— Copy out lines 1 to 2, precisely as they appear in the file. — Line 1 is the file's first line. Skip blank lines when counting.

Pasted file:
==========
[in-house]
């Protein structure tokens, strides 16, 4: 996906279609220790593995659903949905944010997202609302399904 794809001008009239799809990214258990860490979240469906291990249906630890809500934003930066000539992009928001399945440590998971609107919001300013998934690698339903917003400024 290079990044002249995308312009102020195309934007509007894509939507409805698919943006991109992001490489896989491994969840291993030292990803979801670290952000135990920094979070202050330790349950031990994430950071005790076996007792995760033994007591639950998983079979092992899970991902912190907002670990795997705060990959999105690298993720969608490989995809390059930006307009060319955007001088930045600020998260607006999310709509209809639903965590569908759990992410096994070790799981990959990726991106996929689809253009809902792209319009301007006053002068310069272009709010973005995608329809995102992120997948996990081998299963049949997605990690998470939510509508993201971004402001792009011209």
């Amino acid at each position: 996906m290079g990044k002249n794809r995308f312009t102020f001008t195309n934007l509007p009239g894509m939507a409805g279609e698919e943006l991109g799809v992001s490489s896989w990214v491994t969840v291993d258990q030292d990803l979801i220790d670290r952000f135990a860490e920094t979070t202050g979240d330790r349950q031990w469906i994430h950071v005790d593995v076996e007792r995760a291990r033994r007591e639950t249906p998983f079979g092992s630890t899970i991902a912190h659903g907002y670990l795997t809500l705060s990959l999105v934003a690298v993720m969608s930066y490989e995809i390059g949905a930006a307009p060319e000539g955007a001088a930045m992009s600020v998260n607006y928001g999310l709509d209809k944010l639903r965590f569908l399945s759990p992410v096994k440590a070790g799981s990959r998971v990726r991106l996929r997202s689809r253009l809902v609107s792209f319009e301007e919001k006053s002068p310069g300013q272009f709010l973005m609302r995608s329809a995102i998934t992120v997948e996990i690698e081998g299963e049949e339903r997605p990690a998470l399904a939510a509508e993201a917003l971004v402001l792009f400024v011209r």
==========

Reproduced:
[in-house]
């Protein structure tokens, strides 16, 4: 996906279609220790593995659903949905944010997202609302399904 794809001008009239799809990214258990860490979240469906291990249906630890809500934003930066000539992009928001399945440590998971609107919001300013998934690698339903917003400024 290079990044002249995308312009102020195309934007509007894509939507409805698919943006991109992001490489896989491994969840291993030292990803979801670290952000135990920094979070202050330790349950031990994430950071005790076996007792995760033994007591639950998983079979092992899970991902912190907002670990795997705060990959999105690298993720969608490989995809390059930006307009060319955007001088930045600020998260607006999310709509209809639903965590569908759990992410096994070790799981990959990726991106996929689809253009809902792209319009301007006053002068310069272009709010973005995608329809995102992120997948996990081998299963049949997605990690998470939510509508993201971004402001792009011209």